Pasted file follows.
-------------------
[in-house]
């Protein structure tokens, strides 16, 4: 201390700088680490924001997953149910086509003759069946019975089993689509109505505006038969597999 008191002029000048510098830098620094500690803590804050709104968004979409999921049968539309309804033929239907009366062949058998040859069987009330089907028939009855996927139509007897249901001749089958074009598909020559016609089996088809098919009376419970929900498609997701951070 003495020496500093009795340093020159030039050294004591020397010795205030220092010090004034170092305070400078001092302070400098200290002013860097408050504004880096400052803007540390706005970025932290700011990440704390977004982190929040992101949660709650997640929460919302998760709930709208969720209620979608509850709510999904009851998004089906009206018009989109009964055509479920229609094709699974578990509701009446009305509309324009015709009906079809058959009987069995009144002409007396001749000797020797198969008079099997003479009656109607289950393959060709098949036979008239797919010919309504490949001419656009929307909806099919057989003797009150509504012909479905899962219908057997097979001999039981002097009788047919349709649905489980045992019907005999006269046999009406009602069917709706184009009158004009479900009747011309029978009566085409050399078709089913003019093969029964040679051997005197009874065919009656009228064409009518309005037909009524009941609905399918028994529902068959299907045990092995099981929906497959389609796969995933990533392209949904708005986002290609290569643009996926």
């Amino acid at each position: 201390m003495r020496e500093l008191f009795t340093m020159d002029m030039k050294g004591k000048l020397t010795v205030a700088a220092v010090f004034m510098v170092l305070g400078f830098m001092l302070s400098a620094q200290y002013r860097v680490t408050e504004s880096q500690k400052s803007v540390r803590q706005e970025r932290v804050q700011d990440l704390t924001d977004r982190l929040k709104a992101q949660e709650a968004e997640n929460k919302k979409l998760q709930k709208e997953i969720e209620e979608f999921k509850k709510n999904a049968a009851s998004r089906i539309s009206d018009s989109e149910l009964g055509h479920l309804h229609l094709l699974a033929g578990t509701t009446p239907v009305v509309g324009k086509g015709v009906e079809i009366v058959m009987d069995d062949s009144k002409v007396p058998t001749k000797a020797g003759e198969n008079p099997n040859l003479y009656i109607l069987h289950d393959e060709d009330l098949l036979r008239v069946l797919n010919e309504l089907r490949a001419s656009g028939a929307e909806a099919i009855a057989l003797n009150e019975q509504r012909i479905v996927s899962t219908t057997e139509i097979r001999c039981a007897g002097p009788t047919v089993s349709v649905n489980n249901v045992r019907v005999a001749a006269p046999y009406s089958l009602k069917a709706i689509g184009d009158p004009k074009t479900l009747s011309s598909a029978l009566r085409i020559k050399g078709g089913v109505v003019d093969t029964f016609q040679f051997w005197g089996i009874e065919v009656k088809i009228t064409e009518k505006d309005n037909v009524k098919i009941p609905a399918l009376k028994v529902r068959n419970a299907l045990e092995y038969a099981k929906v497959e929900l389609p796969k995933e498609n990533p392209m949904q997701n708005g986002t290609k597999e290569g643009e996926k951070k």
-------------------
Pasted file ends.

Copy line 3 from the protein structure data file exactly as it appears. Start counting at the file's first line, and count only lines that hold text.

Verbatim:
């Amino acid at each position: 201390m003495r020496e500093l008191f009795t340093m020159d002029m030039k050294g004591k000048l020397t010795v205030a700088a220092v010090f004034m510098v170092l305070g400078f830098m001092l302070s400098a620094q200290y002013r860097v680490t408050e504004s880096q500690k400052s803007v540390r803590q706005e970025r932290v804050q700011d990440l704390t924001d977004r982190l929040k709104a992101q949660e709650a968004e997640n929460k919302k979409l998760q709930k709208e997953i969720e209620e979608f999921k509850k709510n999904a049968a009851s998004r089906i539309s009206d018009s989109e149910l009964g055509h479920l309804h229609l094709l699974a033929g578990t509701t009446p239907v009305v509309g324009k086509g015709v009906e079809i009366v058959m009987d069995d062949s009144k002409v007396p058998t001749k000797a020797g003759e198969n008079p099997n040859l003479y009656i109607l069987h289950d393959e060709d009330l098949l036979r008239v069946l797919n010919e309504l089907r490949a001419s656009g028939a929307e909806a099919i009855a057989l003797n009150e019975q509504r012909i479905v996927s899962t219908t057997e139509i097979r001999c039981a007897g002097p009788t047919v089993s349709v649905n489980n249901v045992r019907v005999a001749a006269p046999y009406s089958l009602k069917a709706i689509g184009d009158p004009k074009t479900l009747s011309s598909a029978l009566r085409i020559k050399g078709g089913v109505v003019d093969t029964f016609q040679f051997w005197g089996i009874e065919v009656k088809i009228t064409e009518k505006d309005n037909v009524k098919i009941p609905a399918l009376k028994v529902r068959n419970a299907l045990e092995y038969a099981k929906v497959e929900l389609p796969k995933e498609n990533p392209m949904q997701n708005g986002t290609k597999e290569g643009e996926k951070k």